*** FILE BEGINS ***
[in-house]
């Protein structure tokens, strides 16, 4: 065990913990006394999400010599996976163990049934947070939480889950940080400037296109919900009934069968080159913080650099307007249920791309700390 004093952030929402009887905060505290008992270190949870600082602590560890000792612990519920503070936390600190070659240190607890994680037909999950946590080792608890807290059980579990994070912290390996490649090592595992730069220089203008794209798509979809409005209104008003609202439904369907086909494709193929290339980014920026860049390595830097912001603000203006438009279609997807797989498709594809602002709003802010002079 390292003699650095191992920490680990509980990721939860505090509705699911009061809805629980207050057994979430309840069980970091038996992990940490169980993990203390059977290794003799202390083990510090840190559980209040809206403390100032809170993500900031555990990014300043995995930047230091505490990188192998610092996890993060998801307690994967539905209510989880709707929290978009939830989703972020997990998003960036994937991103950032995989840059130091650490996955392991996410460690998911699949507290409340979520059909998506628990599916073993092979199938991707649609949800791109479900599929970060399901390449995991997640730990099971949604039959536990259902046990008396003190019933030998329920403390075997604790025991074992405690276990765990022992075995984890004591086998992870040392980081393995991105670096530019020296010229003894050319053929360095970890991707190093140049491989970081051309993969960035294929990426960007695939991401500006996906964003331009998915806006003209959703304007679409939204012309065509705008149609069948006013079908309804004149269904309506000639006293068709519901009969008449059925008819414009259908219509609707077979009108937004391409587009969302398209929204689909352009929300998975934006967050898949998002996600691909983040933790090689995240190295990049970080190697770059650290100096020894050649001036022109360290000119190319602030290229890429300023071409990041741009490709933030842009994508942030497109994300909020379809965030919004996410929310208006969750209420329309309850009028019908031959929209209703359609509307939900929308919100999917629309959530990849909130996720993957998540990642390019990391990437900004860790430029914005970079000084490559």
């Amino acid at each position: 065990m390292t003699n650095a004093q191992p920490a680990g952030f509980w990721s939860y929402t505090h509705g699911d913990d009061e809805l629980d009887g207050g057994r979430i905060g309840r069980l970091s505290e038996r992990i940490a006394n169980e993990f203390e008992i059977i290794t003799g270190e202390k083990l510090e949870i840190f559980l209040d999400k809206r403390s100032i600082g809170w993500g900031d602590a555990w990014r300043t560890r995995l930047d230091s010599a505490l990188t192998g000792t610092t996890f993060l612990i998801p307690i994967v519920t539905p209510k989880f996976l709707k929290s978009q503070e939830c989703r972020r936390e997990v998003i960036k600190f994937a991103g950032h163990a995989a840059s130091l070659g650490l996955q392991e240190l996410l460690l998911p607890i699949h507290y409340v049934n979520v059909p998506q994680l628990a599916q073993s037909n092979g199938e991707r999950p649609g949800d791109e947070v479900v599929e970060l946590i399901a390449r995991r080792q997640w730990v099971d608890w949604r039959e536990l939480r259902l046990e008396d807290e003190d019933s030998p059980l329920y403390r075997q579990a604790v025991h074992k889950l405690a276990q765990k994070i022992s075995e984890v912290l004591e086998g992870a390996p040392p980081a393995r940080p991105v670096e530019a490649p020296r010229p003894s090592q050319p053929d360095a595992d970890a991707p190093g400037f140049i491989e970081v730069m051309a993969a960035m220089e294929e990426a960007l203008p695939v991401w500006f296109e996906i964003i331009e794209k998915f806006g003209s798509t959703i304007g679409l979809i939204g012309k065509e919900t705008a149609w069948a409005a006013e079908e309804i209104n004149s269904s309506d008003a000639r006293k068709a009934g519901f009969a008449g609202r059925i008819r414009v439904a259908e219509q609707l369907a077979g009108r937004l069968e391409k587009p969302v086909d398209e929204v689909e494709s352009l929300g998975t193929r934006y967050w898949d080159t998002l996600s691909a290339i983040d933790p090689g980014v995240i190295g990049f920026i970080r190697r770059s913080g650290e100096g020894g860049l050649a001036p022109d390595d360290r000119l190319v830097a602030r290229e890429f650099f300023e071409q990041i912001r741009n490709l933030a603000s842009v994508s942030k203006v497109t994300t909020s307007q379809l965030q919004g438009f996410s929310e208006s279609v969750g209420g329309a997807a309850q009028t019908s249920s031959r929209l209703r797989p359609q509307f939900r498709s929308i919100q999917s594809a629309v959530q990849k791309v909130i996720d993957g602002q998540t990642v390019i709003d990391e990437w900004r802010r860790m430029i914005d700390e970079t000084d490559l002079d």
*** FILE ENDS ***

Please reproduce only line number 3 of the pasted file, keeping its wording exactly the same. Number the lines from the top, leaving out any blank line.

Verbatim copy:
């Amino acid at each position: 065990m390292t003699n650095a004093q191992p920490a680990g952030f509980w990721s939860y929402t505090h509705g699911d913990d009061e809805l629980d009887g207050g057994r979430i905060g309840r069980l970091s505290e038996r992990i940490a006394n169980e993990f203390e008992i059977i290794t003799g270190e202390k083990l510090e949870i840190f559980l209040d999400k809206r403390s100032i600082g809170w993500g900031d602590a555990w990014r300043t560890r995995l930047d230091s010599a505490l990188t192998g000792t610092t996890f993060l612990i998801p307690i994967v519920t539905p209510k989880f996976l709707k929290s978009q503070e939830c989703r972020r936390e997990v998003i960036k600190f994937a991103g950032h163990a995989a840059s130091l070659g650490l996955q392991e240190l996410l460690l998911p607890i699949h507290y409340v049934n979520v059909p998506q994680l628990a599916q073993s037909n092979g199938e991707r999950p649609g949800d791109e947070v479900v599929e970060l946590i399901a390449r995991r080792q997640w730990v099971d608890w949604r039959e536990l939480r259902l046990e008396d807290e003190d019933s030998p059980l329920y403390r075997q579990a604790v025991h074992k889950l405690a276990q765990k994070i022992s075995e984890v912290l004591e086998g992870a390996p040392p980081a393995r940080p991105v670096e530019a490649p020296r010229p003894s090592q050319p053929d360095a595992d970890a991707p190093g400037f140049i491989e970081v730069m051309a993969a960035m220089e294929e990426a960007l203008p695939v991401w500006f296109e996906i964003i331009e794209k998915f806006g003209s798509t959703i304007g679409l979809i939204g012309k065509e919900t705008a149609w069948a409005a006013e079908e309804i209104n004149s269904s309506d008003a000639r006293k068709a009934g519901f009969a008449g609202r059925i008819r414009v439904a259908e219509q609707l369907a077979g009108r937004l069968e391409k587009p969302v086909d398209e929204v689909e494709s352009l929300g998975t193929r934006y967050w898949d080159t998002l996600s691909a290339i983040d933790p090689g980014v995240i190295g990049f920026i970080r190697r770059s913080g650290e100096g020894g860049l050649a001036p022109d390595d360290r000119l190319v830097a602030r290229e890429f650099f300023e071409q990041i912001r741009n490709l933030a603000s842009v994508s942030k203006v497109t994300t909020s307007q379809l965030q919004g438009f996410s929310e208006s279609v969750g209420g329309a997807a309850q009028t019908s249920s031959r929209l209703r797989p359609q509307f939900r498709s929308i919100q999917s594809a629309v959530q990849k791309v909130i996720d993957g602002q998540t990642v390019i709003d990391e990437w900004r802010r860790m430029i914005d700390e970079t000084d490559l002079d």